That's in physical quantity. The biggest market in money is in Europe and of course in the United States. If I may add, if you don't mind my mentioning something that I heard in the other house yesterday, Dr. Paul, a Republican from Texas, mentioned at the hearing yesterday that in his view we had failed to learn the lessons of prohibition, which, of course, provided the start-up capital for organized crime in the United States, and that, in effect, by turning drug use into a crime, we are funding organized crime and insurgency around the world. And it may be that we need to look at other methods of regulation and treatment.

VOINOVICH:

Thank you.

LUGAR:

Thank you, Senator Voinovich. It's a fascinating thought that you just imparted, that although the bulk of the drugs may be utilized by Iran and Pakistan, that the greatest value for those that are not imbibed by these countries comes from Europe and the United States. Why? Because the people surely don't receive it for free, but what is the distribution? Why are Pakistan and Iran so afflicted by drugs from...

RUBIN:

Well, they're closer. Basically, the cost of production is a negligible portion of the price of narcotics.

LUGAR:

So it's transportation...

RUBIN:

No, no. It's risk because it's illegal.

LUGAR:

I see.

RUBIN:

If it were not illegal, it would be worth hardly anything. It's only its illegality that makes it so valuable.

LUGAR:

Another fascinating topic. (LAUGHTER) Well, we thank you again for your help (inaudible). The hearing is adjourned."

Another fascinating topic, indeed. At least someone is trying to educate our elected officials about the economic and political consequences of drug prohibition -- in Afghanistan, anyway.

New Intervention: Novel Police Tactic Puts Drug Markets Out of Business

Location:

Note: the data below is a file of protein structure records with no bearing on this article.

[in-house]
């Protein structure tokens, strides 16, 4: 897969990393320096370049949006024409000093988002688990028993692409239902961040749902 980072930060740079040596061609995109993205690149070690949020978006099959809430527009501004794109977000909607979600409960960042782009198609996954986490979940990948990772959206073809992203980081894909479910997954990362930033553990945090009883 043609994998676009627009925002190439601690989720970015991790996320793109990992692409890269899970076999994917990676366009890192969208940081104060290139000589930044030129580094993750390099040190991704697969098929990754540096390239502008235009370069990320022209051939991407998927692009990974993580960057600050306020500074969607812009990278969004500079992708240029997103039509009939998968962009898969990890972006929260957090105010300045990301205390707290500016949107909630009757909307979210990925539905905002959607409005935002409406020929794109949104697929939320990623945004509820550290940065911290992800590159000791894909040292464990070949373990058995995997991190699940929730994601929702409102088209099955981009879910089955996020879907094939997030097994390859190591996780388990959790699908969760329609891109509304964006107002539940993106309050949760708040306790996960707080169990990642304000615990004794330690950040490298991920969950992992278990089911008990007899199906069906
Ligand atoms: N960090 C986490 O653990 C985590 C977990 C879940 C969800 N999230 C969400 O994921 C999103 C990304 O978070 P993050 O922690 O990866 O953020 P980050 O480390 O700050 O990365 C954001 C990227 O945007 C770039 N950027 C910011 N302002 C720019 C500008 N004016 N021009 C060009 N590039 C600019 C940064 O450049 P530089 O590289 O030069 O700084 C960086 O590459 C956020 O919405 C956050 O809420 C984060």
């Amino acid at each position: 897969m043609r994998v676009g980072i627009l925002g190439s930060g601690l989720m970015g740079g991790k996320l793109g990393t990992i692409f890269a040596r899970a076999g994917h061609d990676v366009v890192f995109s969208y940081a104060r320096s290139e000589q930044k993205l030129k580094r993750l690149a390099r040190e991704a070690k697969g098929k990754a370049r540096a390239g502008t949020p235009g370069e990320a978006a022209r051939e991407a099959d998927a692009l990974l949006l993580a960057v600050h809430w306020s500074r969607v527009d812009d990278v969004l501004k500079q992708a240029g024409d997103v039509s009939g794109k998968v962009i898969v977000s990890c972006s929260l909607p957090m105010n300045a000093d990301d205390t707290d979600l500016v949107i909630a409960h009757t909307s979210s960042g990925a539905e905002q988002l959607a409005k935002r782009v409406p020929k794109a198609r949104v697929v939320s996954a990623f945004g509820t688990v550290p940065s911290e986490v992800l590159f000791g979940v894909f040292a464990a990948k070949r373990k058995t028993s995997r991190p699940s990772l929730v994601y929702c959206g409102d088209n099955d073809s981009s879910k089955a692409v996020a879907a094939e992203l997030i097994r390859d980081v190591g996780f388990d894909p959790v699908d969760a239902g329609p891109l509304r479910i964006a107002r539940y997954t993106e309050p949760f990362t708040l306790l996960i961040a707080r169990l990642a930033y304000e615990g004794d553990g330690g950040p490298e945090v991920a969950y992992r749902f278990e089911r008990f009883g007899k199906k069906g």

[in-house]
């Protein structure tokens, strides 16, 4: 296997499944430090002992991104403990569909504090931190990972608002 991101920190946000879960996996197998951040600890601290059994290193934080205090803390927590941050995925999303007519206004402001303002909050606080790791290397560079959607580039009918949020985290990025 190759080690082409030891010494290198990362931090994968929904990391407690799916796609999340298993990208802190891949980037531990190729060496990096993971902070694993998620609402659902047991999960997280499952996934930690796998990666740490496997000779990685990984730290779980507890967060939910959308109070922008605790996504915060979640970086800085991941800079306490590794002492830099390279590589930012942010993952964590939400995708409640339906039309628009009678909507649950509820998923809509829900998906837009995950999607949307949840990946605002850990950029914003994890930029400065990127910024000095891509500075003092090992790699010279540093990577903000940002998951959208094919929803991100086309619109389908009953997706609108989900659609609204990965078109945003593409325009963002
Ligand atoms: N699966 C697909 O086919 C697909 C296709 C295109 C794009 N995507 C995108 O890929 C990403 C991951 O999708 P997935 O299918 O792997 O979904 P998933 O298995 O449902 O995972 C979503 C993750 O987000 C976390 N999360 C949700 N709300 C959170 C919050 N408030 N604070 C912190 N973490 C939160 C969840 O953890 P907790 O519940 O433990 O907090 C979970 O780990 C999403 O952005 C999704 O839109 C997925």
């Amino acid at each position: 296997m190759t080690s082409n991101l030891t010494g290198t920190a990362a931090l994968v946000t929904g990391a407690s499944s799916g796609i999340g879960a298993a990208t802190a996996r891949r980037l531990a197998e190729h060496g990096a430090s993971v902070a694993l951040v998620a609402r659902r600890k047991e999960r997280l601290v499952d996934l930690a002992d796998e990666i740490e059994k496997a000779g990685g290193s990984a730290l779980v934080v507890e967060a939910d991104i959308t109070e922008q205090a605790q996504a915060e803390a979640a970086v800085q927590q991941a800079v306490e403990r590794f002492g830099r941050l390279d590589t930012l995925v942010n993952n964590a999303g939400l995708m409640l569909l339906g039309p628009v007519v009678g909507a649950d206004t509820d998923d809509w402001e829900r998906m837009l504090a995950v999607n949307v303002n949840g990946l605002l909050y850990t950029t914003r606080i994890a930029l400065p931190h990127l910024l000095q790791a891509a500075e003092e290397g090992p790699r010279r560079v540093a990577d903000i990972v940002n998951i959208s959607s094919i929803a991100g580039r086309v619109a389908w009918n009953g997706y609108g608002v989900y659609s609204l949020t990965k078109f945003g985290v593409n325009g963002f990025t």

High Point, NC
United States
Publication/Source: 
Wall Street Journal
URL: 
http://www.mapinc.org/drugnews/v06/n1284/a01.html

Barnett Rubin Lectures the Senate Foreign Relations Committee on Afghan Opium

On Thursday, I crossed back into the US from British Columbia and spent the day listening to all the back and forth over Chavez's "devil" comments as I drove across Washington, Idaho, and Montana. About 4am, I checked into a motel in Broadus, Montana—which is about 150 miles from nowhere in any direction—flipped on the tube, and lo and behold, there was Afghanistan scholar Barnett Rubin giving the Senate Foreign Relations Committee a tutorial on the complications of US Afghan policy. What really caught my attention was Rubin's closing remarks. Unfortunately, the C-Span video link to Rubin's remarks isn't working as I type these words (but perhaps is by the time you are reading them; give it a try), but the good professor basically lectured the committee on the foolishness of attempting to wipe out the opium crop. Addressing the senators as if they were a group of callow undergrads at a seminar, Rubin explained that the only way to deal with the opium problem was to regulate and control it. That caused Sen. Frank Lugar (R-IN) to stir himself from his lizard-like torpor long enough to mutter something to the effect that "this is a big issue for another day." Here is what Rubin had to say in his prepared remarks: